OANs represent a rare group of tumours with approximately 147 cases reported in the literature so far.2 Of these, approximately 36 cases of OACs have been documented in the literature.1 OANs consist predominantly of oncocytes (epithelial cells with abundant granular eosinophilic cytoplasm), with tumours showing diffuse, nested, or trabecular patterns of large, neoplastic polygonal oncocytic cells with round nuclei, prominent nucleoli and abundant granular eosinophilic cytoplasm.1 2
OANs are classified on the basis of the LWB system with the following major criteria: a mitotic rate of >5 mitoses/50 hpf, and any atypical mitoses or venous invasion. The minor criteria include large size (>10 cm and/or>2000 g), necrosis and capsular or sinusoidal invasion. The presence of any one of the major criteria indicates malignancy (OAC), and the presence of one to four minor criteria is indicative of uncertain malignant potential, while the absence of all the major and minor criteria indicates benign behaviour (adrenocortical oncocytoma).3 In our case, two major and two minor criteria were present.
OACs are usually solitary lesions presenting in adults and have no sex predilection. In contrast with OACs, conventional adrenocortical carcinomas affect children and also adults (range 43–67 years), and have a female preponderance.4 Histologically, OACs differ from conventional adrenocortical carcinomas owing to the presence of oncocytes. Positivity for calretinin is a novel finding in this group of neoplasms, as it is absent in conventional adrenocortical carcinoma.3 4 The differential diagnoses considered in this case were an oncocytic variant of pheochromocytoma, eosinophilic variant of chromophobe renal cell carcinoma and conventional adrenocortical carcinoma. Negativity of chromogranin on IHC ruled out the oncocytic variant of pheochromocytoma. However, positive IHC for α inhibin and melanin A, along with electron microscopic features of numerous mitochondria in the cytoplasm, strongly favoured this tumour as an oncocytic variant of adrenocortical carcinoma over an eosinophilic variant of chromophobe renal cell carcinoma and conventional adrenocortical carcinoma.5 Hormone production in these tumours was previously thought to be rare, but recent reports have documented these tumours to be functional in as many as 30% of the cases.6 The incidence of a locally advanced disease at presentation is uncommon in OAC compared to conventional adrenocortical carcinoma.2–4 Wong et al6 determined that the overall median survival for patients with these tumours is 58 months, giving the first insight that the prognosis of malignant OANs is more favourable than that of conventional adrenocortical carcinomas. The median survival of patients with conventional adrenocortical tumours is between 14 and 32 months. Surgical extirpation is the primary therapeutic approach for conventional and OAC. However, a multimodal approach has always been a matter of discussion. Radiotherapy, in adjuvant or as palliative settings, seems to be helpful.7 Studies with adjuvant mitotane have shown to delay and possibly prevent recurrence especially in locally advanced disease such as positive lymph node status or surrounding tissue infiltration.8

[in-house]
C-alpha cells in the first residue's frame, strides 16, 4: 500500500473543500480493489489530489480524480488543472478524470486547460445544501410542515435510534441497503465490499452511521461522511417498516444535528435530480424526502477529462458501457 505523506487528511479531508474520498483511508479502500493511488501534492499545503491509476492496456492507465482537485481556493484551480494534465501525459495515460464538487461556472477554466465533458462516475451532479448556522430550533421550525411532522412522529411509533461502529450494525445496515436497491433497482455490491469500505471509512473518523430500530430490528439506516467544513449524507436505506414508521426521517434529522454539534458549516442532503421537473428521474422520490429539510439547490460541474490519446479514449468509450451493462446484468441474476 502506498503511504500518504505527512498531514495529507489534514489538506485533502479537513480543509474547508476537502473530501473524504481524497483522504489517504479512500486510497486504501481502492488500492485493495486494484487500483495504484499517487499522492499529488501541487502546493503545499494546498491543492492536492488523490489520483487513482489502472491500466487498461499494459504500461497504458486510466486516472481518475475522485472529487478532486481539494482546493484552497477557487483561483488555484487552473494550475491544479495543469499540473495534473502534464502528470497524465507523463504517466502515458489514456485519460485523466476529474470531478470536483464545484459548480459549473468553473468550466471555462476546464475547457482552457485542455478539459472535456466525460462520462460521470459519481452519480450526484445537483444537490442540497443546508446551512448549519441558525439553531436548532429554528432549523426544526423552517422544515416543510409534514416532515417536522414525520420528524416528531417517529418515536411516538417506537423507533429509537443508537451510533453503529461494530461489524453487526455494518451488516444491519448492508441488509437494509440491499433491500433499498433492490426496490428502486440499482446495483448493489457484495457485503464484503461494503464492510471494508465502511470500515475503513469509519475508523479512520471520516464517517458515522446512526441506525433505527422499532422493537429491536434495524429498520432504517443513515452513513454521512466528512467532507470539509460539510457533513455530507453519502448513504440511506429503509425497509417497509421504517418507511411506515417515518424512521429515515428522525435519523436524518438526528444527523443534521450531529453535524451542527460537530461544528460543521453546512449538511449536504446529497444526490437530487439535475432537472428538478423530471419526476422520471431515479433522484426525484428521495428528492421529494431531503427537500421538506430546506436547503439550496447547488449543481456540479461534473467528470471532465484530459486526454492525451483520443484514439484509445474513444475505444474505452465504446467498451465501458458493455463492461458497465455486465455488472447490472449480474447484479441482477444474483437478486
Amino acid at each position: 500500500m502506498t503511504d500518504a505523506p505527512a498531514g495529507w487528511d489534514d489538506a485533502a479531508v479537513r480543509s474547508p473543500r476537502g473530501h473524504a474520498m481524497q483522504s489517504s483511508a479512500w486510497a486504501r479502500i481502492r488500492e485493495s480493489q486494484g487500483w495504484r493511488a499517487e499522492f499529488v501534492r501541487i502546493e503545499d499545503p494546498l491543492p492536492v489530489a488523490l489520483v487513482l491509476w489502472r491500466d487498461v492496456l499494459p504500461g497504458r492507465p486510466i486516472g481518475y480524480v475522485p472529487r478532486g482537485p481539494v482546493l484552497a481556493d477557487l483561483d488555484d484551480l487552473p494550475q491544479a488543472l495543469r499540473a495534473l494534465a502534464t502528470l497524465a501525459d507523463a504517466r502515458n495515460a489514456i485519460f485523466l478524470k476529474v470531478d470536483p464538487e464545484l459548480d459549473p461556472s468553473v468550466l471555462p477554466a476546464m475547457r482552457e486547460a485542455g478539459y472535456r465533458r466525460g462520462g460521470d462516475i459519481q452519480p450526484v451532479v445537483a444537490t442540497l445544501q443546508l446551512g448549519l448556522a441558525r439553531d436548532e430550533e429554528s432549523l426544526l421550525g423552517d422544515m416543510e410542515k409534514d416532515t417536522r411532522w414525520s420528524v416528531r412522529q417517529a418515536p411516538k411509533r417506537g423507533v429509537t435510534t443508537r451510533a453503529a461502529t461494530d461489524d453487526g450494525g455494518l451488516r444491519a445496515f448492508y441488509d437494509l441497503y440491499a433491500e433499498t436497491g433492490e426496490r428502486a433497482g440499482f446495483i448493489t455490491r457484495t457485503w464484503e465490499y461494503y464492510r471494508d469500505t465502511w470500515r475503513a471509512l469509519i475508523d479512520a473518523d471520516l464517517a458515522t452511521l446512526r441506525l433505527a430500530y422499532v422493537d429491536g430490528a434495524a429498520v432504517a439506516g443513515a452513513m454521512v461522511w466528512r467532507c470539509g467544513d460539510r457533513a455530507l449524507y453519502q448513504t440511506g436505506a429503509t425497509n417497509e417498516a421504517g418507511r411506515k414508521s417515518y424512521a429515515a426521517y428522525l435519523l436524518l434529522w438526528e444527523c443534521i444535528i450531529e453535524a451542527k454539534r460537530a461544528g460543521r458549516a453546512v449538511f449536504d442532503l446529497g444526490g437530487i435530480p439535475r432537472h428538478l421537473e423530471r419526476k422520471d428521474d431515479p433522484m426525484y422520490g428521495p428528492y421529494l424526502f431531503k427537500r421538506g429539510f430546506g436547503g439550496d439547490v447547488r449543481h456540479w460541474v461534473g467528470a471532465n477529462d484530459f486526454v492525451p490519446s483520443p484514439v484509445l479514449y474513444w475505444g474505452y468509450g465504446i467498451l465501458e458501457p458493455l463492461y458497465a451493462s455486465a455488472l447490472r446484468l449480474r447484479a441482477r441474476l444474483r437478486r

Contributors: SK and RM performed the literature search and gave structure to the manuscript. BHS was the pathologist in charge of the case and reviewed the manuscript.
Competing interests: None declared.
Patient consent: Obtained.
Provenance and peer review: Not commissioned; externally peer reviewed.